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Avoiding shared data
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Date: -- (:)
From: Thomas Fischbacher <Thomas.Fischbacher@P...>
Subject: Re: Ant: Re: Ant: Re: [Caml-list] Avoiding shared data

On Mon, 3 Oct 2005, skaller wrote:

> > I hope that one day functional language compilers will
> > do that optimization for you - convert a
> > non-tail-recursive code into a tail-recursive one. Do
> > you know of some progress in that direction?
> 
> Isn't that just CPS? 

He presumably wanted to see a different thing, e.g. 
automatically transforming


let rec fac1 x =
  if x = 0
  then 1
  else x*(fac1 (x-1))
;;

into

let fac2 x =
  let rec walk so_far todo =
    if todo = 0
    then so_far
    else walk (todo*so_far) (todo-1)
  in walk 1 x
;;


My impression is that it may indeed be possible to do something like this 
for simple applications, but that the cases that can be covered 
automatically presumably are so limited that an experienced programmer 
will usually want to attack them by going to a higher form of abstraction 
and not waste time on such things anyway.

I think that Olin Shivers indeed does have a valid point in pointing out 
that writing loops in tail-recursive style has major disadvantages. 
However, my impression still is that as soon as someone thinks in terms of 
"I have to write a loop for this", chances are good that he may improve 
his design by going back one step and ask the question "what do I want to 
use that loop for?". In quite many situations, it is possible to express 
one's thoughts more directly via other means, such as Array.map, 
fold_left, etc. 

What I (as a pedestrian) especially do not like about loops is that it is
much easier to make off-by-one errors than with any form of recursion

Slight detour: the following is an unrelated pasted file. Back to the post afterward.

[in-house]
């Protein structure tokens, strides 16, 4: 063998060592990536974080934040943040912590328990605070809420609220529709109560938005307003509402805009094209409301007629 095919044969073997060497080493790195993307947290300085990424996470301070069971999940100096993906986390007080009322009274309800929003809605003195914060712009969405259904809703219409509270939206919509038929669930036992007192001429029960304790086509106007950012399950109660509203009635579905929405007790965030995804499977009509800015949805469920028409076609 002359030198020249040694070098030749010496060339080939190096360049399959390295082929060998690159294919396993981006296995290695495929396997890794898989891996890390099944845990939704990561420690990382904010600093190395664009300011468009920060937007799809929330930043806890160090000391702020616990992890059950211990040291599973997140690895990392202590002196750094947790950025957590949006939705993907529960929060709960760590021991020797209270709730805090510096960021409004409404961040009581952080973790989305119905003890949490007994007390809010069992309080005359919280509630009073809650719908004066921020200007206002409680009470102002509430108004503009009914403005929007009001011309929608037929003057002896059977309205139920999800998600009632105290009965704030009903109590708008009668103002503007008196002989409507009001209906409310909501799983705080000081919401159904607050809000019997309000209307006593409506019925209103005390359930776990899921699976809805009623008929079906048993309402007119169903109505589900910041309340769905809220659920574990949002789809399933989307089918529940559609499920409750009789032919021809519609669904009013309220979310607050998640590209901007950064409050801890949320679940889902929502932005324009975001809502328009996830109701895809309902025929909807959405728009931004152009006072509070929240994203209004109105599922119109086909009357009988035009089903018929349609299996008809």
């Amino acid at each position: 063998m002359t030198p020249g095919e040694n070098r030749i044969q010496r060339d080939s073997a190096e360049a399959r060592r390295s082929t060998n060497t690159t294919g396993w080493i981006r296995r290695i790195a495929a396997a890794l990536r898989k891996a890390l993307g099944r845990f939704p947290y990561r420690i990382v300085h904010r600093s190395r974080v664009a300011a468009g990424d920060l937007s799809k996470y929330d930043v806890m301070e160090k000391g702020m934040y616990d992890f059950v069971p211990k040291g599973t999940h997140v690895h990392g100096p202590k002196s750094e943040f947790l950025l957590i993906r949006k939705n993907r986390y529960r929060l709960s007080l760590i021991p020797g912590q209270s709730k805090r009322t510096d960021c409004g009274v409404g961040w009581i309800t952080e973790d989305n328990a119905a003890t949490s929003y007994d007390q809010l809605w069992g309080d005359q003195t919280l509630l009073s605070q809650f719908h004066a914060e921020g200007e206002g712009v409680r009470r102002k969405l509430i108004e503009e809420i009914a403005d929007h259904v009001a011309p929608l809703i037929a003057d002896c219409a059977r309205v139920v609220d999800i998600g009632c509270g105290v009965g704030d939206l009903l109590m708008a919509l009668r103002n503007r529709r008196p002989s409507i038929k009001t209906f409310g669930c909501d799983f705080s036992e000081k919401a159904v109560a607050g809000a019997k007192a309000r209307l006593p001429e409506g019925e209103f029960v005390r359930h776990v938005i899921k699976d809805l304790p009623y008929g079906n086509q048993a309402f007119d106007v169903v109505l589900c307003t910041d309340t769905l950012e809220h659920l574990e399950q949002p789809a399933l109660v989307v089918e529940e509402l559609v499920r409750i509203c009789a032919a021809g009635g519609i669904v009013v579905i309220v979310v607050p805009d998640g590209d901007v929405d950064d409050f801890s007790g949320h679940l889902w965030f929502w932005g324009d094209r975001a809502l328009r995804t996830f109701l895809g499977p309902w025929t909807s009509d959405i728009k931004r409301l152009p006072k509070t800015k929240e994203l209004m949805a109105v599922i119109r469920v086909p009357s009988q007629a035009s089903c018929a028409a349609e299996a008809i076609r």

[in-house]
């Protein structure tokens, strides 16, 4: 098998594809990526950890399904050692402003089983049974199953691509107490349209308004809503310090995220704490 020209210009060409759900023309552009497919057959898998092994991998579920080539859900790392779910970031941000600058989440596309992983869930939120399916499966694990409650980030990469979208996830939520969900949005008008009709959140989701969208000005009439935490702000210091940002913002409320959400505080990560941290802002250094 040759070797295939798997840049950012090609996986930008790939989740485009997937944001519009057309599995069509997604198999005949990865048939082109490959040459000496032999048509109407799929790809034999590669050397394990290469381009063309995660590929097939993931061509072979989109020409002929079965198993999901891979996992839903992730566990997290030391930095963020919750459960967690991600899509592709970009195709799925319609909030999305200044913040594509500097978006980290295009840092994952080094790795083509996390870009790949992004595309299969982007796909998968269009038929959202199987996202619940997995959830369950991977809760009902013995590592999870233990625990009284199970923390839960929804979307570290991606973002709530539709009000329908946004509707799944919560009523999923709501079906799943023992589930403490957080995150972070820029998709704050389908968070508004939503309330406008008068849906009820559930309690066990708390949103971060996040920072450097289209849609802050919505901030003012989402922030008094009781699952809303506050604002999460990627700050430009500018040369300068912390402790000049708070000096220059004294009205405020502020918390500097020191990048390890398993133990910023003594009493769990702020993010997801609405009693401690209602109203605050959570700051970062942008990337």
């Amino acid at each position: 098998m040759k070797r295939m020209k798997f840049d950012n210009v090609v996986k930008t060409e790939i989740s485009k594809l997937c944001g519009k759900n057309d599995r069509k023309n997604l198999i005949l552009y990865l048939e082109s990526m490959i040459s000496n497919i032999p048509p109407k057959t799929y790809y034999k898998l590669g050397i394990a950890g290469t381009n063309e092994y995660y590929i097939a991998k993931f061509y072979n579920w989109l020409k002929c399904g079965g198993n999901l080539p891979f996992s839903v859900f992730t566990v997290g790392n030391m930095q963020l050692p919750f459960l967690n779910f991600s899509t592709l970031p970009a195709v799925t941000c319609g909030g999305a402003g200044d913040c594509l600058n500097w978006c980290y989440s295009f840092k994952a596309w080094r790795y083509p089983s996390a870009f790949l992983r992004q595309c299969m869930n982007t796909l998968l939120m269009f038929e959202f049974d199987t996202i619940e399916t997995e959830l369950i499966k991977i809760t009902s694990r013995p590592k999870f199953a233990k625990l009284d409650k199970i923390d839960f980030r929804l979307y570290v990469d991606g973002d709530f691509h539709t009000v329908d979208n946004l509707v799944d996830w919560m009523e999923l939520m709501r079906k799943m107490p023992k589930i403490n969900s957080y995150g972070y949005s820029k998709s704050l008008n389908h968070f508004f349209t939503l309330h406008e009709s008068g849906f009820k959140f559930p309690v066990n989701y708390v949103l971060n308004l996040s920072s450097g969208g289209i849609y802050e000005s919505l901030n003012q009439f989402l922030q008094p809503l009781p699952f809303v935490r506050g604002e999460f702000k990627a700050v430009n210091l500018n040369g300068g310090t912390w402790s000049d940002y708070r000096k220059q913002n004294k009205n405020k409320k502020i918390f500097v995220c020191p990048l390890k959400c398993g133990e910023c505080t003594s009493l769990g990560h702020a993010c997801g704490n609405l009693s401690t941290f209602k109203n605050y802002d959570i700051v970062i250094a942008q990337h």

which contains a base-case/recursive-case analysis.


Unfortunately, the OCaml native code compiler apparently is not yet smart 
enough to optimize code written in such a higher-order style well enough 
so that it can compete with imperative or tail-recursive code in 
time-critical applications. (Though quite many applications in fact are 
not.) At present, one can expect to lose about a factor of ~3 in
performance.

Example:

===>
let timing_apply f x =
  let t0 = Unix.gettimeofday() in
  let f_x = f x in
  let t1 = Unix.gettimeofday() in
  (f_x,t1-.t0)
;;

let my_array_fold_left f init arr =
  let len = Array.length arr in
  let rec walk so_far pos =
    if pos=len
    then so_far
    else walk (f so_far arr.(pos)) (1+pos)
  in walk init 0
;;


let test m n =
  let arr =
    Array.init m
      (fun j -> Array.init n (fun k -> j*k+k))
  in
  let scratchpad = ref 0 in
  (* -- *)
  let rec frobenius1 mx =
    Array.fold_left
      (fun so_far row ->
	Array.fold_left
	  (fun so_far entry ->
	    so_far+entry*entry)
	  so_far row)
      0 mx
  in
  let frobenius2 mx =
    my_array_fold_left
      (fun so_far row ->
	my_array_fold_left
	  (fun so_far entry ->
	    so_far+entry*entry)
	  so_far row)
      0 mx
  in
  let frobenius3 mx =
    begin
      scratchpad := 0;
      for i=0 to (Array.length mx)-1 do
	let row = mx.(i) in
	for j=0 to (Array.length row)-1 do
	  scratchpad:= !scratchpad + row.(j)*row.(j);
	done;
      done;
      !scratchpad
    end
  in
  let frobenius4 mx =
    let nr_rows = Array.length mx in
    let rec walk_rows so_far nr_row =
      if nr_row = nr_rows
      then so_far
      else
	let row = mx.(nr_row) in
	let len_row = Array.length row in
	let rec walk_cols so_far nr_col =
	  if nr_col = len_row
	  then so_far
	  else walk_cols (so_far+row.(nr_col)*row.(nr_col)) (1+nr_col)
	in 
	walk_rows (walk_cols so_far 0) (1+nr_row)
    in
    walk_rows 0 0
  in
  let frobenius5 mx =
    let nr_rows = Array.length mx in
    let rec walk_rows so_far nr_row =
      if nr_row = nr_rows
      then so_far
      else
	let row = mx.(nr_row) in
	let len_row = Array.length row in
	let rec walk_cols row so_far nr_col =
	  if nr_col = len_row
	  then so_far
	  else walk_cols row (so_far+row.(nr_col)*row.(nr_col)) (1+nr_col)
	in 
	walk_rows (walk_cols row so_far 0) (1+nr_row)
    in
    walk_rows 0 0
  in
  let compute_n_times n f x =
    let rec walk k =
      if k = n then f x
      else
	let () = ignore(f x) in
	walk (k+1)
    in walk 1
  in
  Array.map
    (fun f -> timing_apply (compute_n_times 1000 f) arr)
    [|frobenius1;frobenius2;frobenius3;frobenius4;frobenius5|]
;;

let result = test 1000 3 in
Array.iteri (fun nr (_,t) -> Printf.printf "%d: %f\n" (1+nr) t) result
;;
<===

ocamlc:

1: 0.987257
2: 1.196910
3: 0.709074
4: 0.858948
5: 0.984935

ocamlopt:

1: 0.066404
2: 0.075691
3: 0.025450
4: 0.025756
5: 0.023472

-- 
regards,               tf@cip.physik.uni-muenchen.de              (o_
 Thomas Fischbacher -  http://www.cip.physik.uni-muenchen.de/~tf  //\
(lambda (n) ((lambda (p q r) (p p q r)) (lambda (g x y)           V_/_
(if (= x 0) y (g g (- x 1) (* x y)))) n 1))                  (Debian GNU)